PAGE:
Mac and later Raymond usually wrote their letters on stationery from the Y.M.C.A. It seems there was a choice between paper with a Y.M.C.A. or Knights of Columbus letterhead.
McKinley Austin to Jenny Austin
August 12, 1917
I have not got any letters yet, but I suppose everyone is well. The army is no picnic, but it is not so very bad. They say our bunch is to be assigned to the machine guns.
I was vaccinated the second time and it is coming on pretty good.
I was down to the station where they were unloading watermelons and a man dropped one of the melons on my sore arm.
Most of the officers are good, but there are two I don’t like. One is a sergeant who thinks that hollering is the only way to learn a man. The other is a conceited kid corporal. Jimmy Sullivan says he would like to meet them again when the war is over.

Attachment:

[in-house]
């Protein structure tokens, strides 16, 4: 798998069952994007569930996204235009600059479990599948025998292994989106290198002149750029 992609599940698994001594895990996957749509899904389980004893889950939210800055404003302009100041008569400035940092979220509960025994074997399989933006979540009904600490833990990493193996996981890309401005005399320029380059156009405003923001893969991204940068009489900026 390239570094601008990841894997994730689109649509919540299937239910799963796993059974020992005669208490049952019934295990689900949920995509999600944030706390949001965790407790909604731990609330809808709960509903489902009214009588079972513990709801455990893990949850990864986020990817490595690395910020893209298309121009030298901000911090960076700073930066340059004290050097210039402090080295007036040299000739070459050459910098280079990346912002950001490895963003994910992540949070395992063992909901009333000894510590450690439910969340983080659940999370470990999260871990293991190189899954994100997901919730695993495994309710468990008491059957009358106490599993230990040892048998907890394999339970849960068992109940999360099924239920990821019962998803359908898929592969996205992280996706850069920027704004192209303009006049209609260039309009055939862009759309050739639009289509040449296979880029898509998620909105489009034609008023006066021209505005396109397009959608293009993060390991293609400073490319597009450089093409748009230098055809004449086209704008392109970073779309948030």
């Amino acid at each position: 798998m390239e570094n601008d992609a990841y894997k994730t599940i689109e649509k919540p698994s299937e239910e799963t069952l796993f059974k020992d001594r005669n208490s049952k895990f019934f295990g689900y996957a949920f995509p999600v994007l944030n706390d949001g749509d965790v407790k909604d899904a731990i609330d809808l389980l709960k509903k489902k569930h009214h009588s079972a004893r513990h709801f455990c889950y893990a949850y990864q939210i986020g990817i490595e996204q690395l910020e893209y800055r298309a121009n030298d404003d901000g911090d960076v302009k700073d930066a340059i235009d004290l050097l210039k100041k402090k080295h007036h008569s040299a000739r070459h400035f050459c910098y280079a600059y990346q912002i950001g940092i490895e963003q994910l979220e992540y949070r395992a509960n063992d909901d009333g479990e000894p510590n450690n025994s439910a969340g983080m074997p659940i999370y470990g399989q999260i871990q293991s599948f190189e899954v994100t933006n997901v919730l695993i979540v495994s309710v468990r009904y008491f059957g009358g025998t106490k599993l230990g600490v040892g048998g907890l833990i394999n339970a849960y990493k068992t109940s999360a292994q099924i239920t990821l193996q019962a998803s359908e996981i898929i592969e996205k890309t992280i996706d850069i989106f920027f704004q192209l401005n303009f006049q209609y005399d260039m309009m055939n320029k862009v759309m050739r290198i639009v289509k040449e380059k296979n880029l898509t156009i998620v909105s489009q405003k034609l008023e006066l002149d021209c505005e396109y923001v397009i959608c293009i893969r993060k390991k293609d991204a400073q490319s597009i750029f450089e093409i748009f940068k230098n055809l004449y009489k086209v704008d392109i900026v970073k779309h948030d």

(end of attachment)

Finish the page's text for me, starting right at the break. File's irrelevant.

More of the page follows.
Sullivan is an Irish sailor. He had been in the Merchant Marine and has been through the danger zone lots of times without seeing any U boats. His boat helped pick up survivors from other ships three times. He says every port in France is full of German prisoners. He says that there are no soldiers in Europe that can match the British in bayonet fighting. I thought the French were better, but I have heard a good many say not.
Just got your letter [double underlined]. From your son, McKinley
McKinley Austin to His Brother
August 24, 1917
How are you? I am getting along well now. I did have a very sore arm, but it is a good deal better now.
We have bayonet drill now and rifle practice. Our captain showed us some trenches modeled after the best and newest types and gave us a talk about transverses, parapets, etc. and their uses.
Our lunch is in with the regulars now. McKinley